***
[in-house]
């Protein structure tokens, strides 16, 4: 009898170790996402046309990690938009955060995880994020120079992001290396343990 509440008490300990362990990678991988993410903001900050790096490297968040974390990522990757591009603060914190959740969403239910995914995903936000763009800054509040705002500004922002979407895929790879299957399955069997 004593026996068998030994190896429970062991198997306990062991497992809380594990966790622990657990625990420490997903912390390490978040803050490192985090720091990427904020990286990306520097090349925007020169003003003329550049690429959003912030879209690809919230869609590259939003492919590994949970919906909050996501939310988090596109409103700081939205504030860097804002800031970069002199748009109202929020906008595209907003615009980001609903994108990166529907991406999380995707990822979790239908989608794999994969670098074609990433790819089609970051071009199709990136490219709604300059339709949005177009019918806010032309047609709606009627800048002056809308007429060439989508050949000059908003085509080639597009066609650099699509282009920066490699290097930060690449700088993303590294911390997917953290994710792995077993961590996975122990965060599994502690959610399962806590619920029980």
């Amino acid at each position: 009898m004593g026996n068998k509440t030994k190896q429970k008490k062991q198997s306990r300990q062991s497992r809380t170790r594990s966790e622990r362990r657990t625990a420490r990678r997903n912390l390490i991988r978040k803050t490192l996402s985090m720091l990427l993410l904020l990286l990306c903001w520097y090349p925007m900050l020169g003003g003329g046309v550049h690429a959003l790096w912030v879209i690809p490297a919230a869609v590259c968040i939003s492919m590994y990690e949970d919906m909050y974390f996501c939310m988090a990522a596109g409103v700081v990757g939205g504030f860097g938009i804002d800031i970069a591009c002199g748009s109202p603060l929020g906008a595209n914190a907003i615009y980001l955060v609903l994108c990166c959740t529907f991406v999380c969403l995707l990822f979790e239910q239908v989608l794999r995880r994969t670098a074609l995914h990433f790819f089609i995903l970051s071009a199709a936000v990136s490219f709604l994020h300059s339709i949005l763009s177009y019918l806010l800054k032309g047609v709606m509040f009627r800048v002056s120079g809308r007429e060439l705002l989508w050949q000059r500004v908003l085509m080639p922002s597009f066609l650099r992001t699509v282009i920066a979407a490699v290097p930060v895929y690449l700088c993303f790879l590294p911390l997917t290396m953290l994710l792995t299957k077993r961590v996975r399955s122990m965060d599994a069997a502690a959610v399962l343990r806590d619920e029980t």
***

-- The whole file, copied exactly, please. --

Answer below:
[in-house]
């Protein structure tokens, strides 16, 4: 009898170790996402046309990690938009955060995880994020120079992001290396343990 509440008490300990362990990678991988993410903001900050790096490297968040974390990522990757591009603060914190959740969403239910995914995903936000763009800054509040705002500004922002979407895929790879299957399955069997 004593026996068998030994190896429970062991198997306990062991497992809380594990966790622990657990625990420490997903912390390490978040803050490192985090720091990427904020990286990306520097090349925007020169003003003329550049690429959003912030879209690809919230869609590259939003492919590994949970919906909050996501939310988090596109409103700081939205504030860097804002800031970069002199748009109202929020906008595209907003615009980001609903994108990166529907991406999380995707990822979790239908989608794999994969670098074609990433790819089609970051071009199709990136490219709604300059339709949005177009019918806010032309047609709606009627800048002056809308007429060439989508050949000059908003085509080639597009066609650099699509282009920066490699290097930060690449700088993303590294911390997917953290994710792995077993961590996975122990965060599994502690959610399962806590619920029980």
């Amino acid at each position: 009898m004593g026996n068998k509440t030994k190896q429970k008490k062991q198997s306990r300990q062991s497992r809380t170790r594990s966790e622990r362990r657990t625990a420490r990678r997903n912390l390490i991988r978040k803050t490192l996402s985090m720091l990427l993410l904020l990286l990306c903001w520097y090349p925007m900050l020169g003003g003329g046309v550049h690429a959003l790096w912030v879209i690809p490297a919230a869609v590259c968040i939003s492919m590994y990690e949970d919906m909050y974390f996501c939310m988090a990522a596109g409103v700081v990757g939205g504030f860097g938009i804002d800031i970069a591009c002199g748009s109202p603060l929020g906008a595209n914190a907003i615009y980001l955060v609903l994108c990166c959740t529907f991406v999380c969403l995707l990822f979790e239910q239908v989608l794999r995880r994969t670098a074609l995914h990433f790819f089609i995903l970051s071009a199709a936000v990136s490219f709604l994020h300059s339709i949005l763009s177009y019918l806010l800054k032309g047609v709606m509040f009627r800048v002056s120079g809308r007429e060439l705002l989508w050949q000059r500004v908003l085509m080639p922002s597009f066609l650099r992001t699509v282009i920066a979407a490699v290097p930060v895929y690449l700088c993303f790879l590294p911390l997917t290396m953290l994710l792995t299957k077993r961590v996975r399955s122990m965060d599994a069997a502690a959610v399962l343990r806590d619920e029980t």